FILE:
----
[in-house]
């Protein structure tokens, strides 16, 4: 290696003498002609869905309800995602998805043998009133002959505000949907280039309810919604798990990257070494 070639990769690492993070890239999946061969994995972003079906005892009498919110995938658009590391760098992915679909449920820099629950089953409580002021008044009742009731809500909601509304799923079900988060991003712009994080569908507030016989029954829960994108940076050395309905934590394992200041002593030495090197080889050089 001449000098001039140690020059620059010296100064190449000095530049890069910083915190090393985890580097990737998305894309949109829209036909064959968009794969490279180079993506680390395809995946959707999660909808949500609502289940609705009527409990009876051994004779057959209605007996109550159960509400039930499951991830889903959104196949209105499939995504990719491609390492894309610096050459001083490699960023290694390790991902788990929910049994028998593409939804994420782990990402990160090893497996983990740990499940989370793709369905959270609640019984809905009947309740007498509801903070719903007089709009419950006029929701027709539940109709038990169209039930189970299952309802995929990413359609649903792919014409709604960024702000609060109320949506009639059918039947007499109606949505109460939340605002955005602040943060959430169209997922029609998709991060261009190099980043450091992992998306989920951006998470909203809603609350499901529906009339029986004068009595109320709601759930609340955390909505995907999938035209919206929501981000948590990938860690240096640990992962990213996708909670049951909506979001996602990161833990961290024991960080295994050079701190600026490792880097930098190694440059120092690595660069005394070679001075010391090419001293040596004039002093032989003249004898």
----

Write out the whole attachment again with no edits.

[in-house]
């Protein structure tokens, strides 16, 4: 290696003498002609869905309800995602998805043998009133002959505000949907280039309810919604798990990257070494 070639990769690492993070890239999946061969994995972003079906005892009498919110995938658009590391760098992915679909449920820099629950089953409580002021008044009742009731809500909601509304799923079900988060991003712009994080569908507030016989029954829960994108940076050395309905934590394992200041002593030495090197080889050089 001449000098001039140690020059620059010296100064190449000095530049890069910083915190090393985890580097990737998305894309949109829209036909064959968009794969490279180079993506680390395809995946959707999660909808949500609502289940609705009527409990009876051994004779057959209605007996109550159960509400039930499951991830889903959104196949209105499939995504990719491609390492894309610096050459001083490699960023290694390790991902788990929910049994028998593409939804994420782990990402990160090893497996983990740990499940989370793709369905959270609640019984809905009947309740007498509801903070719903007089709009419950006029929701027709539940109709038990169209039930189970299952309802995929990413359609649903792919014409709604960024702000609060109320949506009639059918039947007499109606949505109460939340605002955005602040943060959430169209997922029609998709991060261009190099980043450091992992998306989920951006998470909203809603609350499901529906009339029986004068009595109320709601759930609340955390909505995907999938035209919206929501981000948590990938860690240096640990992962990213996708909670049951909506979001996602990161833990961290024991960080295994050079701190600026490792880097930098190694440059120092690595660069005394070679001075010391090419001293040596004039002093032989003249004898």